Game: Cult Following: The one True Game
Publisher: Bravely Told Games
Designer: Tom Bauslaugh, Trevor Bradley
Graphic Design: Debra Reid
Duration: 15-30 minutes per round
Time to Learn: 5-10 minutes
Cult Following Board Game Review
Cult Following: The One True Game is a social game for three or more players. As Creed Bratton, the fictional character on The Office once said, “I have been involved in a number of cults, both as a leader and a follower. You have more fun as a follower, but you make more money as a leader.” In Cult Following, you will have the opportunity to experience both! As a cult leader, it is your job to convince the followers to join your cult. As a follower, you will ask the cult leader questions, and decide which cult is for you.
At the beginning of the game, two or more people will choose to become the cult leaders, the remaining players for this round will be potential followers. The “Cult Leaders” will each draw 5 purple cards. Each of these cards has two different ideas that you can use to develop your cults core beliefs. From your 10 possible beliefs (2 beliefs per card), you will pick three, and then make your “pitch” as to why others should join your cult.
Once each of the cult leaders have finished recruiting, the potential followers take turns drawing a card from the white pile. These cards each have two questions on them, and the follower will pick one of the questions and ask it to the cult leaders. The follower then decides which leader gave the best answer and gives them the white card, which represents a brand new cult member. Once a cult has attracted two members, they are declared the winner and the game starts all over again.
This is just a straight up fun game. I was not sure what to expect going into it, but five minutes in I was explaining to everyone that reality is a computer simulation, and joining my cult was the only way to experience the truth. At the same time, my wife was describing her cult, which promoted casual murder and offered to help you get rid of the bodies. If you enjoy an accessible, fun, creative game that will have everyone laughing, this is definitely for you.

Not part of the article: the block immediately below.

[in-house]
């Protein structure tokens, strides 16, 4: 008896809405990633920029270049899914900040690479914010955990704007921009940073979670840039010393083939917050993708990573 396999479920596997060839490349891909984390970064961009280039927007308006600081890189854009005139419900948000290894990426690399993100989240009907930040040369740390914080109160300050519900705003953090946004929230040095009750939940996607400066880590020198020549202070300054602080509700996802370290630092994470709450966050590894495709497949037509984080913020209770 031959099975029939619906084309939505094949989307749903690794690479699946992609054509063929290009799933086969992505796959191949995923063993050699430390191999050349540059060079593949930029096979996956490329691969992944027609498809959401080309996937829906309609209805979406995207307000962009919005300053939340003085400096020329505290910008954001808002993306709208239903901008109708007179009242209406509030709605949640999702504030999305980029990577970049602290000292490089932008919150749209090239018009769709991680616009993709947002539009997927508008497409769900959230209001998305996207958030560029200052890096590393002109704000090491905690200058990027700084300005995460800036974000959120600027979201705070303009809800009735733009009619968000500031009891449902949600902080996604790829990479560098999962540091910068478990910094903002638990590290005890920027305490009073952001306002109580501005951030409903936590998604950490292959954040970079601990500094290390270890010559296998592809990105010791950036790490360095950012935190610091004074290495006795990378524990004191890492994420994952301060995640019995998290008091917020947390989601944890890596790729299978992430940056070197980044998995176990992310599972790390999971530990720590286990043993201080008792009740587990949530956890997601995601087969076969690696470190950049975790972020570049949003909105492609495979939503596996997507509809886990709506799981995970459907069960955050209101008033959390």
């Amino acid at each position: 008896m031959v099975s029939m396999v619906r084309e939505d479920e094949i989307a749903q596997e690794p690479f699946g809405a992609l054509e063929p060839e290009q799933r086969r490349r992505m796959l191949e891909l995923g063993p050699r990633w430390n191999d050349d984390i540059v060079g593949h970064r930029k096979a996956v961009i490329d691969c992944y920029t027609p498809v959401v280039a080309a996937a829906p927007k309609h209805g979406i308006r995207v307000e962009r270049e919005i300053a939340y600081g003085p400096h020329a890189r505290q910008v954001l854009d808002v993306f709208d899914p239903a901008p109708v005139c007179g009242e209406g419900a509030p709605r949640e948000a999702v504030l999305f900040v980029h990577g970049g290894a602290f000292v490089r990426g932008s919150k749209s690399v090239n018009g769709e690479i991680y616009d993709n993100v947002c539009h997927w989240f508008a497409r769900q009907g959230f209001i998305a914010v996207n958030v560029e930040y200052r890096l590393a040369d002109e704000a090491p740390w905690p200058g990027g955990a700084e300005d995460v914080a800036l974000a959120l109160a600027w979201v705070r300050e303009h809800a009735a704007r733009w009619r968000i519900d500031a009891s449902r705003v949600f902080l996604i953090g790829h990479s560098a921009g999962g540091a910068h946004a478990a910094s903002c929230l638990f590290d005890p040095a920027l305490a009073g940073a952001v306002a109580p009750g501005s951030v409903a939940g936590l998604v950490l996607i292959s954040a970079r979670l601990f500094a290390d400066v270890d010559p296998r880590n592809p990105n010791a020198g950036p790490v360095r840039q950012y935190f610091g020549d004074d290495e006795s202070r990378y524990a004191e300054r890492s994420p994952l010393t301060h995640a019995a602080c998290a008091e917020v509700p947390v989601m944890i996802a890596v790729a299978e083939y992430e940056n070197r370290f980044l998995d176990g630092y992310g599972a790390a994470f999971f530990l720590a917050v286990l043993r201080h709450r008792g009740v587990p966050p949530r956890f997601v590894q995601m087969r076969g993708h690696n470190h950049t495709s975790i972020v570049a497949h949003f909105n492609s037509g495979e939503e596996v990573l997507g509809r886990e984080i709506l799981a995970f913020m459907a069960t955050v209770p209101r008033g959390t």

If you have an easy-going gaming group, and want to try something new, I highly recommend Cult Following.
Gateway Game Score (What's This?) - 10/10
Overall Rating – 9/10
- Easy to Learn
- Great party game
- Alcohol only makes things better
- Back and forth banter is not only allowed, it is encouraged
- Not for you if you are looking for a deep complex game.
- I guess technically Cults are bad… but this game makes them so much fun!
Review by Millhouse. Millhouse's techno-phobia cult will protect you from the illusion of reality that the machines have created to deceive us all. Take that Skynet.
Bonus Mini-Review: The Happy Strategerist's Take
Like Millhouse, I'm a big fan of Cult Following. It's funny and a great party game. I think this game could catch on in a big way with a few small tweaks to future editions. Fortunately, they can be accomplished with house rules right now.
First, this game plays much better with three cults than two. Somehow it actually speeds up the game and leads to less repetition and more choices for the potential cultists.
Second, the game needs a timer. A small 30-second hour glass is perfect. It's open form can sometimes slow the game down a bit and the party game element is enhanced by forcing each cult to boil down their "pitch" to it's 30-second commercial essence.
Finally, I'd love to see an expanded version with "sheep" tokens that are used to vote instead of cards. Each player would get a large but finite supply, which could be awarded whenever a cult made a particularly persuasive argument. This could add a fun element of frenzy that would really push the party game element over the top when combined with timed rounds.
All in all, this is a great game, even without these modifications. Definitely pull it out as your next party/appetizer game.
What's the craziest cult you've created in Cult Following? Comment below and let us know.